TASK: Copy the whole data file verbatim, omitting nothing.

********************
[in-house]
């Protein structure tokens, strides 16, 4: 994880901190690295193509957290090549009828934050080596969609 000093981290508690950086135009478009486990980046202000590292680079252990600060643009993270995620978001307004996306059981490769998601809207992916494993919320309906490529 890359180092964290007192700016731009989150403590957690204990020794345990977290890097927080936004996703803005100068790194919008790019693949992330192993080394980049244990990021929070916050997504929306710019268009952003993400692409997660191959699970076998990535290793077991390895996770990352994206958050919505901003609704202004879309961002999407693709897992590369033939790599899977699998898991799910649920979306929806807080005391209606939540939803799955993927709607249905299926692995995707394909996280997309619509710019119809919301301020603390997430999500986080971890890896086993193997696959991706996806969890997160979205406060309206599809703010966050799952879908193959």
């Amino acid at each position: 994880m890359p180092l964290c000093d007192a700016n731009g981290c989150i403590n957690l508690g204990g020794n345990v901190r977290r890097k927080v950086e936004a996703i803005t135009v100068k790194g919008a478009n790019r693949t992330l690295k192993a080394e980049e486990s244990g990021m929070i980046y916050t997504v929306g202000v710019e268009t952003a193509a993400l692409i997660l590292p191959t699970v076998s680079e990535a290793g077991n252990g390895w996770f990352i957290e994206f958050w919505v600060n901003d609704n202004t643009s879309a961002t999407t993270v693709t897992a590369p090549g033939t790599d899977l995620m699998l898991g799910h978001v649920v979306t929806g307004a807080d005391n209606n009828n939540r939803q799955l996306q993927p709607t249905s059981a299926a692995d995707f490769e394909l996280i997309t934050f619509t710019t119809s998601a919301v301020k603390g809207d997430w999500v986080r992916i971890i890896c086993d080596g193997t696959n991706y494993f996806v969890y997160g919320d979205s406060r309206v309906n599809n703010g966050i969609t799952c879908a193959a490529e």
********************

[in-house]
């Protein structure tokens, strides 16, 4: 994880901190690295193509957290090549009828934050080596969609 000093981290508690950086135009478009486990980046202000590292680079252990600060643009993270995620978001307004996306059981490769998601809207992916494993919320309906490529 890359180092964290007192700016731009989150403590957690204990020794345990977290890097927080936004996703803005100068790194919008790019693949992330192993080394980049244990990021929070916050997504929306710019268009952003993400692409997660191959699970076998990535290793077991390895996770990352994206958050919505901003609704202004879309961002999407693709897992590369033939790599899977699998898991799910649920979306929806807080005391209606939540939803799955993927709607249905299926692995995707394909996280997309619509710019119809919301301020603390997430999500986080971890890896086993193997696959991706996806969890997160979205406060309206599809703010966050799952879908193959």
């Amino acid at each position: 994880m890359p180092l964290c000093d007192a700016n731009g981290c989150i403590n957690l508690g204990g020794n345990v901190r977290r890097k927080v950086e936004a996703i803005t135009v100068k790194g919008a478009n790019r693949t992330l690295k192993a080394e980049e486990s244990g990021m929070i980046y916050t997504v929306g202000v710019e268009t952003a193509a993400l692409i997660l590292p191959t699970v076998s680079e990535a290793g077991n252990g390895w996770f990352i957290e994206f958050w919505v600060n901003d609704n202004t643009s879309a961002t999407t993270v693709t897992a590369p090549g033939t790599d899977l995620m699998l898991g799910h978001v649920v979306t929806g307004a807080d005391n209606n009828n939540r939803q799955l996306q993927p709607t249905s059981a299926a692995d995707f490769e394909l996280i997309t934050f619509t710019t119809s998601a919301v301020k603390g809207d997430w999500v986080r992916i971890i890896c086993d080596g193997t696959n991706y494993f996806v969890y997160g919320d979205s406060r309206v309906n599809n703010g966050i969609t799952c879908a193959a490529e």